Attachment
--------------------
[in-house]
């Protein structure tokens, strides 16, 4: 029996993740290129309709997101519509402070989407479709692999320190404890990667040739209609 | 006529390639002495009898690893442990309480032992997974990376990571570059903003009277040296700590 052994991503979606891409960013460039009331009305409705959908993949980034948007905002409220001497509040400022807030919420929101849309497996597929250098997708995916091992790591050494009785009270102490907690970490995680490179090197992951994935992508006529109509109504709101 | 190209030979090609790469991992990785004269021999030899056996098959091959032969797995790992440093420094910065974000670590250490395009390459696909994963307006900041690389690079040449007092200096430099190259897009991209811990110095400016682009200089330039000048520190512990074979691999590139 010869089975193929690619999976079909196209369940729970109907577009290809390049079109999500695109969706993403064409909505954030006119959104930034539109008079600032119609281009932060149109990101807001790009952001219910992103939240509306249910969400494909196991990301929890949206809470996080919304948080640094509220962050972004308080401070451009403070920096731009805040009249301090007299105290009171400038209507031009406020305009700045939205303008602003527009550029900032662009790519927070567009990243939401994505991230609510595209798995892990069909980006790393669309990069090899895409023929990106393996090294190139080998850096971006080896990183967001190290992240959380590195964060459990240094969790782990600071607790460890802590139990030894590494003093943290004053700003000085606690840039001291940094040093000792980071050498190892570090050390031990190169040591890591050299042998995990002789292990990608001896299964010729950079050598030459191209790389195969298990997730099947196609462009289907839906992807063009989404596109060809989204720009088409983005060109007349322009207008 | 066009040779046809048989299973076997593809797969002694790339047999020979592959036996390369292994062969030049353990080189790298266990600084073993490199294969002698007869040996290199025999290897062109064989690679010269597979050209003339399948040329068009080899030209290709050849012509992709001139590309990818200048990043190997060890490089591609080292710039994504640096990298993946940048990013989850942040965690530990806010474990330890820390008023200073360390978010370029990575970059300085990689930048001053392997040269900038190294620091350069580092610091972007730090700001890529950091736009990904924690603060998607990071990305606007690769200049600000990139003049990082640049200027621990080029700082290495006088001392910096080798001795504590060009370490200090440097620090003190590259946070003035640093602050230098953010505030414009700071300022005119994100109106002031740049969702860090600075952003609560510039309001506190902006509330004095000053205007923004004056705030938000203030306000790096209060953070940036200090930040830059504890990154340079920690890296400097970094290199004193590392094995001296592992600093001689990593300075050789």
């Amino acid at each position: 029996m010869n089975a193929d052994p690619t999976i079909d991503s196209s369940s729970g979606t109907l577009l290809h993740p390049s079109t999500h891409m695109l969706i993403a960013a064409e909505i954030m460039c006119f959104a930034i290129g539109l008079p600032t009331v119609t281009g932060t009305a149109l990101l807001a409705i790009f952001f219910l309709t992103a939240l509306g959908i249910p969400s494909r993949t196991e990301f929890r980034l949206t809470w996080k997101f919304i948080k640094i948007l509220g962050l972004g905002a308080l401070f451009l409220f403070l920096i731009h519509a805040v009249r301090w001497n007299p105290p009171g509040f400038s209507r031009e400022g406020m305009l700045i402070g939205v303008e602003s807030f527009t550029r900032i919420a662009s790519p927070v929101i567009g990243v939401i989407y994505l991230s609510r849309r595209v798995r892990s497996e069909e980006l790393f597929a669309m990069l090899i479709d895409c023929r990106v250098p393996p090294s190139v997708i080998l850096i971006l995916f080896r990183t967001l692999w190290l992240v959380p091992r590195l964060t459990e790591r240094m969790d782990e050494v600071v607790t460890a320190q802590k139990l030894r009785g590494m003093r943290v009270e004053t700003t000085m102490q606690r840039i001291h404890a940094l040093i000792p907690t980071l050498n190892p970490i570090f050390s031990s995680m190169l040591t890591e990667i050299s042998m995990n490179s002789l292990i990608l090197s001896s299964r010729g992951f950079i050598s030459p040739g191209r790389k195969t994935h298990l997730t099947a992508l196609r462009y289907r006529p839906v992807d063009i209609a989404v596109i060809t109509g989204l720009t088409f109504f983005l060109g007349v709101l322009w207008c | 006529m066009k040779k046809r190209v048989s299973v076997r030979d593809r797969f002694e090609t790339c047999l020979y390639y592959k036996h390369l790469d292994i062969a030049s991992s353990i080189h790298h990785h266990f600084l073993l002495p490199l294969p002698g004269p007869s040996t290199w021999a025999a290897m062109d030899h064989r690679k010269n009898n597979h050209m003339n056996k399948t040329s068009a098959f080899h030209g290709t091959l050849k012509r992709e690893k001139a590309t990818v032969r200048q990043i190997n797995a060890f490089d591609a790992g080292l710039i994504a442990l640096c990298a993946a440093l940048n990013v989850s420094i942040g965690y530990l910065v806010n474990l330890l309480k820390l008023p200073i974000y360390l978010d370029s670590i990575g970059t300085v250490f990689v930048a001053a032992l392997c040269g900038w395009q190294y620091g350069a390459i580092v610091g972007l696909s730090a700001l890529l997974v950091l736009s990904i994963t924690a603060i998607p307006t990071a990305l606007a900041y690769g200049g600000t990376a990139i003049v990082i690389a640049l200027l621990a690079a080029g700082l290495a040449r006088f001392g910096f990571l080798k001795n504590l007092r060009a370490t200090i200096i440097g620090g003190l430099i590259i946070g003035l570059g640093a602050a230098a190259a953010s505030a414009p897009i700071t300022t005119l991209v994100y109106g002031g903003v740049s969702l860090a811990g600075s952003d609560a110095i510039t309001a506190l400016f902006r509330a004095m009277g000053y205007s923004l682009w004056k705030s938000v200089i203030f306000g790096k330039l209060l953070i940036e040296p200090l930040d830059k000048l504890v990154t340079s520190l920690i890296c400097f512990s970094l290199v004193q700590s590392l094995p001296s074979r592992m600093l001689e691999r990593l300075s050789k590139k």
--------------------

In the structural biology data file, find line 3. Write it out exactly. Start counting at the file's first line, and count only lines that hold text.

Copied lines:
């Amino acid at each position: 029996m010869n089975a193929d052994p690619t999976i079909d991503s196209s369940s729970g979606t109907l577009l290809h993740p390049s079109t999500h891409m695109l969706i993403a960013a064409e909505i954030m460039c006119f959104a930034i290129g539109l008079p600032t009331v119609t281009g932060t009305a149109l990101l807001a409705i790009f952001f219910l309709t992103a939240l509306g959908i249910p969400s494909r993949t196991e990301f929890r980034l949206t809470w996080k997101f919304i948080k640094i948007l509220g962050l972004g905002a308080l401070f451009l409220f403070l920096i731009h519509a805040v009249r301090w001497n007299p105290p009171g509040f400038s209507r031009e400022g406020m305009l700045i402070g939205v303008e602003s807030f527009t550029r900032i919420a662009s790519p927070v929101i567009g990243v939401i989407y994505l991230s609510r849309r595209v798995r892990s497996e069909e980006l790393f597929a669309m990069l090899i479709d895409c023929r990106v250098p393996p090294s190139v997708i080998l850096i971006l995916f080896r990183t967001l692999w190290l992240v959380p091992r590195l964060t459990e790591r240094m969790d782990e050494v600071v607790t460890a320190q802590k139990l030894r009785g590494m003093r943290v009270e004053t700003t000085m102490q606690r840039i001291h404890a940094l040093i000792p907690t980071l050498n190892p970490i570090f050390s031990s995680m190169l040591t890591e990667i050299s042998m995990n490179s002789l292990i990608l090197s001896s299964r010729g992951f950079i050598s030459p040739g191209r790389k195969t994935h298990l997730t099947a992508l196609r462009y289907r006529p839906v992807d063009i209609a989404v596109i060809t109509g989204l720009t088409f109504f983005l060109g007349v709101l322009w207008c | 006529m066009k040779k046809r190209v048989s299973v076997r030979d593809r797969f002694e090609t790339c047999l020979y390639y592959k036996h390369l790469d292994i062969a030049s991992s353990i080189h790298h990785h266990f600084l073993l002495p490199l294969p002698g004269p007869s040996t290199w021999a025999a290897m062109d030899h064989r690679k010269n009898n597979h050209m003339n056996k399948t040329s068009a098959f080899h030209g290709t091959l050849k012509r992709e690893k001139a590309t990818v032969r200048q990043i190997n797995a060890f490089d591609a790992g080292l710039i994504a442990l640096c990298a993946a440093l940048n990013v989850s420094i942040g965690y530990l910065v806010n474990l330890l309480k820390l008023p200073i974000y360390l978010d370029s670590i990575g970059t300085v250490f990689v930048a001053a032992l392997c040269g900038w395009q190294y620091g350069a390459i580092v610091g972007l696909s730090a700001l890529l997974v950091l736009s990904i994963t924690a603060i998607p307006t990071a990305l606007a900041y690769g200049g600000t990376a990139i003049v990082i690389a640049l200027l621990a690079a080029g700082l290495a040449r006088f001392g910096f990571l080798k001795n504590l007092r060009a370490t200090i200096i440097g620090g003190l430099i590259i946070g003035l570059g640093a602050a230098a190259a953010s505030a414009p897009i700071t300022t005119l991209v994100y109106g002031g903003v740049s969702l860090a811990g600075s952003d609560a110095i510039t309001a506190l400016f902006r509330a004095m009277g000053y205007s923004l682009w004056k705030s938000v200089i203030f306000g790096k330039l209060l953070i940036e040296p200090l930040d830059k000048l504890v990154t340079s520190l920690i890296c400097f512990s970094l290199v004193q700590s590392l094995p001296s074979r592992m600093l001689e691999r990593l300075s050789k590139k």